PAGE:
in civil life like General Rufus Putnam and others of the fifty-two officers
of the Revolutionary armies who won fame as founders of the Marietta
Colonoy in 1788. If the arbiter of human destinies had prolonged Cap-
tain Cresap's life and smiled on his ambition, he might well have organ-
ized a colony from the best blood of Virginia and Maryland for settle-
ment beyond the Beautiful River, for his heart was in Ohio. But with
Captain Cresap, like many other young heroes who so promptly answered
their country's call with the laconic phrase, ad sum, I am here, the path
of glory led to an early grave. How appropriate it is, then, that repre-
sentatives of his family, under the auspices of the Archaeological and
Historical Society on Ohio soil in the shadow of the historic Logan Elm,
now dedicate to the memory of Captain Michael Cresap a monument as
Unveiling of the Cresap Tablet. 139
simple as his life and as rugged as his character. And it is equally
appropriate that we dedicate at the same time a fitting memorial to those
historic characters, among whom Captain Cresap was so conspicuous,
whose sacrifices secured to the people of six great states those funda-
mental rights which did not come to our country as a whole until gen-
erations afterwards by the gage of civil war.
On this spot and under the shadow of this historic and time honored
tree it might be expected that I say something of the famous Indian
Chief, Logan, whose simple burst of native eloquence, traditionally
uttered near where we now stand, has placed his name in the fore rank
of aboriginal orators, but time does not permit and I assume you are
all familiar with that story as your chairman has at length related it in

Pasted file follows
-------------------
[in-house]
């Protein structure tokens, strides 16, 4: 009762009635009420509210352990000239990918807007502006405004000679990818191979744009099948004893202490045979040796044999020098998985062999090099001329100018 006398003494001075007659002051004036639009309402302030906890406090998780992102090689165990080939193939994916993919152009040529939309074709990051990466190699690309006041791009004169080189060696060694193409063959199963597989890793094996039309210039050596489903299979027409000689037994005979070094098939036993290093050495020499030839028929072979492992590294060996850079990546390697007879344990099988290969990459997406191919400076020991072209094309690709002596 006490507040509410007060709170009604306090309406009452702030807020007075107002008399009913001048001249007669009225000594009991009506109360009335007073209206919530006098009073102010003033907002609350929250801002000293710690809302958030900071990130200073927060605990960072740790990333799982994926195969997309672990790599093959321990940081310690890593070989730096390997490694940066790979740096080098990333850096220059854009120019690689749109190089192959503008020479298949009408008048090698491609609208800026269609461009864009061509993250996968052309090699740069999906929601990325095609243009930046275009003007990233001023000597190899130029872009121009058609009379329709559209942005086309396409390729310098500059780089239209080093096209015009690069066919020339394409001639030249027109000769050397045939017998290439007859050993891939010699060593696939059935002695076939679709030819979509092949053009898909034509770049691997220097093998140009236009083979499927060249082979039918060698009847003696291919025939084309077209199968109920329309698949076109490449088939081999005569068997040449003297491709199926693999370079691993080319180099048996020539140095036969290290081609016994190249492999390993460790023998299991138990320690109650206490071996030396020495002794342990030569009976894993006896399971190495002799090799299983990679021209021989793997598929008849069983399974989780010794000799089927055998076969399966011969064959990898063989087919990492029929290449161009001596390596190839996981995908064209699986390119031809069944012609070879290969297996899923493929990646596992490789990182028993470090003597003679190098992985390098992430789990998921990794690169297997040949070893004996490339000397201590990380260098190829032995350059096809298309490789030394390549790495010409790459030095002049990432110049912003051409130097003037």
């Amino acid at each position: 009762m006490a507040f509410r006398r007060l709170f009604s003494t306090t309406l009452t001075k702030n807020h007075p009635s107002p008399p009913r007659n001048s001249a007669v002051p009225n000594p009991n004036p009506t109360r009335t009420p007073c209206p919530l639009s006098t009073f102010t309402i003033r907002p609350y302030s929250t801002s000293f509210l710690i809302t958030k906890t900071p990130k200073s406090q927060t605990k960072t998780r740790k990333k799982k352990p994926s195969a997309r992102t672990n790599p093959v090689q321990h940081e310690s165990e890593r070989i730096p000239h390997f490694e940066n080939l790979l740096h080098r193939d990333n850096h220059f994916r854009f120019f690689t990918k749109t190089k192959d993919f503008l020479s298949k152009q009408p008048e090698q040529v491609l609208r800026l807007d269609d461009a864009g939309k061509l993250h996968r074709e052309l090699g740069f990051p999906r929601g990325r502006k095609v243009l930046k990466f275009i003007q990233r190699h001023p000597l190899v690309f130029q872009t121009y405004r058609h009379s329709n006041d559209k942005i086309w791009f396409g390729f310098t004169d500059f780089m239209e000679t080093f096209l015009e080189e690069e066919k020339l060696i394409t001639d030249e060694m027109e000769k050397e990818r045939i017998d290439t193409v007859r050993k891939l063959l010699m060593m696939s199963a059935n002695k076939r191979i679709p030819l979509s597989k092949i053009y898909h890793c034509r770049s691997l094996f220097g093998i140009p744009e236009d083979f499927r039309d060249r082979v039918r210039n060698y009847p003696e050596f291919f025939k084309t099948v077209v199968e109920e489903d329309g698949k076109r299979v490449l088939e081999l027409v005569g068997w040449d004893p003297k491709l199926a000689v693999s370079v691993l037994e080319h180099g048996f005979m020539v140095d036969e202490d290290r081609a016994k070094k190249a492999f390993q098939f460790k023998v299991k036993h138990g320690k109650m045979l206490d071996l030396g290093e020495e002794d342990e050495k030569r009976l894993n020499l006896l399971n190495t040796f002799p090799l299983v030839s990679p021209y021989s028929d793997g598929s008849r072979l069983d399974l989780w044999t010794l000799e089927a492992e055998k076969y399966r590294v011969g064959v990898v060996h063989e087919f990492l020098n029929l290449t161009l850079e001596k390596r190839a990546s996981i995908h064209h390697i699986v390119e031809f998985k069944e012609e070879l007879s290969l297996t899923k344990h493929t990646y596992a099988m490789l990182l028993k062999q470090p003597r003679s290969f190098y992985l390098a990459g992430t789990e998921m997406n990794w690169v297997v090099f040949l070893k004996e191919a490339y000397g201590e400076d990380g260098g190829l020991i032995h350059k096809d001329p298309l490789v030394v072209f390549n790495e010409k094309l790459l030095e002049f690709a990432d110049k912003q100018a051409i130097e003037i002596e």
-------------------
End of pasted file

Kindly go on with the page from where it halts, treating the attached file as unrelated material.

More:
Randall and Ryan's "History of Ohio."
But in closing, permit me to say a few words, speaking not by the
book, but as I feel at the moment, concerning another great represent-
tive of his race, Chief Cornstalk, who for many years and until his
death, was the master spirit of the great Indian Confederacy of the Ohio
country. Of the three Indian Confederacies whose domains extended
from New York to the Gulf the Ohio Confederacy was the strongest.
The seat of its power was in what was then known, and is still known,
as the Pickaway Plains. That region included the fertile low grounds
and surrounding hills a few miles northwest of this beautiful park. In
that neighborhood were located a number of Indian villages. In a sense
that was the capital of the Ohio Confederacy. It was the home of Chief
Cornstalk and his noted sister, known as the Grenadier Squaw. It was
the rendezvous for representatives of a large region extending both east
and west, and perhaps also south, of what is now embraced within Ohio,
for the purpose of discussing tribal relations, and the momentous ques-
tions of peace or war with the whites.
Of the chiefs who met there Cornstalk was the greatest warrior.
As an Indian diplomat he had no equal. He was the most conspicuous